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Patching Windows is a major time sink for IT departments

May 11, 20115 mins
Data and Information SecurityData BreachEnterprise Applications

The results to our Windows patching survey showed that rebooting servers after updates is highly disliked, followed by lack of manpower as those in IT have other duties as well, and that testing patches against other software before deployment is another major time eater for IT.

After asking, if IT departments were too slow to patch Windows, we asked our readers to participate in a survey about Windows patching and the results are in! Despite efforts to automate patches, patching Windows computers, both servers and clients, are still an incredible time sink for IT departments.

There were several IT people who pointed out a major problem in patching Windows is that the server then needs rebooted and often cannot be done during the day. Of the 171 responders, more IT departments test patches before rolling Windows updates out than don’t, but the average amount of time that it takes to roll patches out after Microsoft’s Patch Tuesday seemed to vary quite a bit.

Question 5 was, What are the main reasons that would cause you to delay rolling out a patch longer than 24 hours after Microsoft releases it?

Custom software came in as the main reason it would take more than 24 hours to test and deploy patches. Yet not far behind was the lack of manpower to roll out critical patches; testing less-imortant patches ranked lower in priorities. And very close behind was the fact that people frequently find that Microsoft’s patches cause issues with software and resolving those issues often took more than 24 hours. “Other” ranked as the next reason, followed by IT departments which have regulatory requirements that require time-consuming tests of each patch.

This is where the comments came in and an overwhelming clarity of how much patching stretches manpower. There seems to be a great unhappiness that patching requires rebooting the server which usually means it must be done after normal working hours. Here are some of my favorite comments you submitted along with this survey.

*PLEEEEASE find a way to apply a patch without rebooting the whole server? C’mon, it cannot be that difficult.I find that an increasing number of patches don’t work immediately. On the other hand, MS gives support for that…, but it’s 2 hours gone in smoke.Soon after I took over we went from requiring 12 people to each spend 12- 20 hours to patch servers, we went to needing 2 people to work about 6 hours each using scripts. After I was moved to other tasks, they resumed the previous manual process. Production PC’s are patched a month after they’re released, and production servers are patched twice a year.It’s not just about Microsoft anymore. The real time wasters are the other patches (Adobe, Firefox, Quicktime etc.)Patching windows machines is more involved than simply Microsoft patches, unless you don’t run other software.Another big issue is patching critical machines after hours. Some things cannot be rebooted during the day so I am required to reboot at night.Let’s face it. Microsoft’s insecure systems cost us untold billions of dollars each year not to mention the overload that they place on the internet infrastructure of the world.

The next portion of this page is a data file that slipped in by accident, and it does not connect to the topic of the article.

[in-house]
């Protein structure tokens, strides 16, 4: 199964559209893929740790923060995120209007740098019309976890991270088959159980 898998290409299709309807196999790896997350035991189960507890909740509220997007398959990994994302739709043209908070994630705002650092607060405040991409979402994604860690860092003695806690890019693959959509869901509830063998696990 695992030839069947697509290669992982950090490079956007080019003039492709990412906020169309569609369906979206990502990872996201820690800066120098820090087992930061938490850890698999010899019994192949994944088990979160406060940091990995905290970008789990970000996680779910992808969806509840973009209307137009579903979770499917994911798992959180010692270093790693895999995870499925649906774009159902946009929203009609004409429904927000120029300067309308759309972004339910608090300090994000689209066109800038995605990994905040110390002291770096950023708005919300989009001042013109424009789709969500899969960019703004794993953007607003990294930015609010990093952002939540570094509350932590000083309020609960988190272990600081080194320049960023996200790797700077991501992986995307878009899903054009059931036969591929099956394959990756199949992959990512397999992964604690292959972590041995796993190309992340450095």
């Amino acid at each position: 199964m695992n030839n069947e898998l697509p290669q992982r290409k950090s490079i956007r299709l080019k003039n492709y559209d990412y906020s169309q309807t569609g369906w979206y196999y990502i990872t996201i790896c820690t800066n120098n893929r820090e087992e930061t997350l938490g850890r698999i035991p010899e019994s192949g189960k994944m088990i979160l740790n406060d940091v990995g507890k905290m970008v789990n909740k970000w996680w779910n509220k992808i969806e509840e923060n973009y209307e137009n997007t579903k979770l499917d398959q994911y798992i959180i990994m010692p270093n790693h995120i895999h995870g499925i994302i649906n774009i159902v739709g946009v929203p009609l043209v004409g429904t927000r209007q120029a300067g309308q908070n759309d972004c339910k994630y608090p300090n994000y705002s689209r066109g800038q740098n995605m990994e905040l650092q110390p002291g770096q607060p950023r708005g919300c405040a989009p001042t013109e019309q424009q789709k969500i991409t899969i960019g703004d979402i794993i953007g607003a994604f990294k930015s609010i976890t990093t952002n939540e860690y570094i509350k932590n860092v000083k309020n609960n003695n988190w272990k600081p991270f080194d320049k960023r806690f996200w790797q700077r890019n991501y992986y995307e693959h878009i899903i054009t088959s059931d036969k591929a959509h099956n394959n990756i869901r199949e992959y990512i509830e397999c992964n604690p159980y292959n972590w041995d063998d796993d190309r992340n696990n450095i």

Microsoft+Adobe+Java+AntiVirus+Mozilla (Firefox+Thunderbird)+OpenOffice … it just takes too damned long!

Patching is hard but necessary. I wish companies like Microsoft and Apple were legally liable for buggy and insecure software.

The biggest hurdle is getting an outage time from the business to reboot the servers. By the time you’ve patched the servers (500+) I find we then have a week before the next lot of patches come out!

My company relies on our supplier to patch machines. The last update blocked me from TRUSTED spreadsheets on our internal network. It took our company no time to shut the real value of our workdown.

Way to long [expensive] and fraught with danger of hosing a server.

It is core to our operational success – but it is a major labor hit for our patch team which also is responsible for numerous other duties as well.


When asked if Microsoft had any future plans in which servers could be updated with patches without needing to reboot, Pete Voss, Senior Response Communications Manager, Microsoft, noted:

Microsoft recognizes that restarting systems can disrupt its customers’ businesses and that uptime is critical. Based on customer feedback, we implemented the monthly update cycle and work to consolidate updates as much as possible. This provides a high level of predictability for customers to plan their deployments.

To learn more about vulnerability management at Microsoft and how we work to minimize disruption for customers, we have released the Vulnerability Management at Microsoft whitepaper. We also encourage customers to download and review the Microsoft Security Update Guide second edition which was written to help IT professionals better understand and use Microsoft security update release information, processes, communications, and tools – and how to manage organizational risk and develop a repeatable, effective deployment mechanism for security updates.

Thank you to Scott.

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ms smith

Ms. Smith (not her real name) is a freelance writer and programmer with a special and somewhat personal interest in IT privacy and security issues. She focuses on the unique challenges of maintaining privacy and security, both for individuals and enterprises. She has worked as a journalist and has also penned many technical papers and guides covering various technologies. Smith is herself a self-described privacy and security freak.